Date of Award

Summer 8-5-2017

Level of Access

Open-Access Thesis

Degree Name

Master of Fine Arts (MFA)

Department

Intermedia

Advisor

Owen F. Smith

Second Committee Member

Susan Smith

Third Committee Member

Sean Taylor

Abstract

As if presaged by the physical, fine and philosophical arts that preceded it, the amelioration to the process of documenting the wonted human existence, political strife, and sundry cultural phenomena through the neo-normative medium of film (and eventually digital video) inaugurated the true scope and importance of anthropological research among a vastly wider audience who would use it, and its intrinsic capacity for the augmentation of artistic expression, to proliferate an expansive accompaniment to the field which would all become recognized platforms for demonstrative presentation of individual oeuvres.

Intermedia has worked in this way to amalgamate concepts like Futurism, Dadaism, and other expressionist movements within (and yet intentionally excluding) fine art. Film and video, while maintained as the mediums of choice for this author’s preference for creative and professional praxis, are discussed herein, as well as the other, more intermedial, forms of creative articulation which have been used explicitly throughout the latter half of graduate study in the program if its namesake.

As a lifelong visual media enthusiast, this author has witnessed the paradigm shift of mediums like photography, videography and multimedia design evolving from analog instrumentation to the digital spectrum of non-mechanized vehicles of expression. Having not only maintained a long held fascination with these media, but also a vested interest in the avenues which they forge, this author considers himself fortunate to be counted as an observational proponent of the exhaustive, global, artifactual transposition consistent with no other industry over the same period of recent years. The purpose of the discussion directly related to that digital medium within the context of this paper is to more definitively characterize this author’s contributions to the substance and content of that pool of collective change - and the effect that change has imposed on his individual work as it relates to programmatic and academic scholarship. This is, herein, referenced as the prior half of those programmatic studies.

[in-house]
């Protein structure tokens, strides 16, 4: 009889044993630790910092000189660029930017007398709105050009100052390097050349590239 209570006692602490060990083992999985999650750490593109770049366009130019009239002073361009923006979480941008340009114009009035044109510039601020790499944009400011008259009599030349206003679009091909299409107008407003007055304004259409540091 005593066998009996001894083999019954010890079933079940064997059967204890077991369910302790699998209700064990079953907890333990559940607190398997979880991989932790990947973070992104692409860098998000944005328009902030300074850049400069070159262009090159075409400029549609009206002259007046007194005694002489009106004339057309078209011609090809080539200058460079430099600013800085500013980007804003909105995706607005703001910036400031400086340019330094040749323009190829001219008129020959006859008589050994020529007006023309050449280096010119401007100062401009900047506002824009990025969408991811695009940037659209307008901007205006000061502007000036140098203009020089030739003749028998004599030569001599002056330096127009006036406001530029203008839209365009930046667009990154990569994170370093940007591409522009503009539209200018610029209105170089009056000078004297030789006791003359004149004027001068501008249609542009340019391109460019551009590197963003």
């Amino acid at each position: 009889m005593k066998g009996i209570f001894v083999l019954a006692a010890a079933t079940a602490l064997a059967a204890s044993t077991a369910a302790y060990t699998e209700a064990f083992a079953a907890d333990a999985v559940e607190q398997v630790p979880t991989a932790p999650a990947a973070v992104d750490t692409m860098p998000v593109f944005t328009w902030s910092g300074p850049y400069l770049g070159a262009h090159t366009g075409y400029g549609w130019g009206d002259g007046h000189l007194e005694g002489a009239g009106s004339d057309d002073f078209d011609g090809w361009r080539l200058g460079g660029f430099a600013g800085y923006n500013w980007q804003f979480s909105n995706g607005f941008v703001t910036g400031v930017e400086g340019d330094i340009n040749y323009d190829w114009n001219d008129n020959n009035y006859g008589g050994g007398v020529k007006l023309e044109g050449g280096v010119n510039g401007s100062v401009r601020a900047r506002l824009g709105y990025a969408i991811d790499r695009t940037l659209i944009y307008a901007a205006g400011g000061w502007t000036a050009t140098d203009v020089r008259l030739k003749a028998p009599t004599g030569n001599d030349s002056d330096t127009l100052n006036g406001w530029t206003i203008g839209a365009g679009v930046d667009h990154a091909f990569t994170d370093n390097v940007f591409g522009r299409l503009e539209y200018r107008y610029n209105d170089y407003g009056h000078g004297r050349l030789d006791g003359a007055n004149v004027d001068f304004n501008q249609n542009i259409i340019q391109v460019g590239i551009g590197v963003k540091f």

On the whole, the components of the ensuing discussion will also draw in the latter half of progression through the Intermedia program, wherein this author was faced with two extreme challenges: a life-changing, personal attack in the midst of an accelerated terminal graduate curriculum; and the apposite realization that Intermedia, and not necessarily the creative medium with which this author has spent the bulk of his professional and creative life becoming familiar, was the consummate medium necessary to address and overcome that traumatic event - which momentously presented the opportunity to gerrymander the circumstances to the benefit of the thesis work found below (as well as a wide swathe of lagniappes inadvertently proffered as a result in other spheres of personal and professional life).

As such, this paper will be framed by two constituent methodological discussions: Section One: Visual Multimedia, and Section Two: Intermedial Adaptations. Each will work to bring specific conclusivity to the implications admitted of their appellation and demonstrate how the major contributing factors to each such subset of praxis have informed the evolution of this author’s most contemporary practice. Additionally, each will employ a notion of exposition incongruent with the other segment, detailing individualistic development specific to that work.

The third and concluding section, which will lend itself to particularizing the composite commonality of individual works, the discussion of their historiographic endowments, and the unifying factors of their generally misapprehended miscellany, will draw on the collective evolution and distill the subsequent objectives upon which the same contemporaneous successes have garnered educational momentum.

Comments

Trauma, when expressed through art, is no longer trauma. It is a socially relevant, personally relatable and even enjoyable event that speaks in a universal tone that is both constitutionally protected and forever resounding. No assailant can overcome it; nor any attacker win against it. It is a matter of maintaining the power that aggressors once thought they could take away.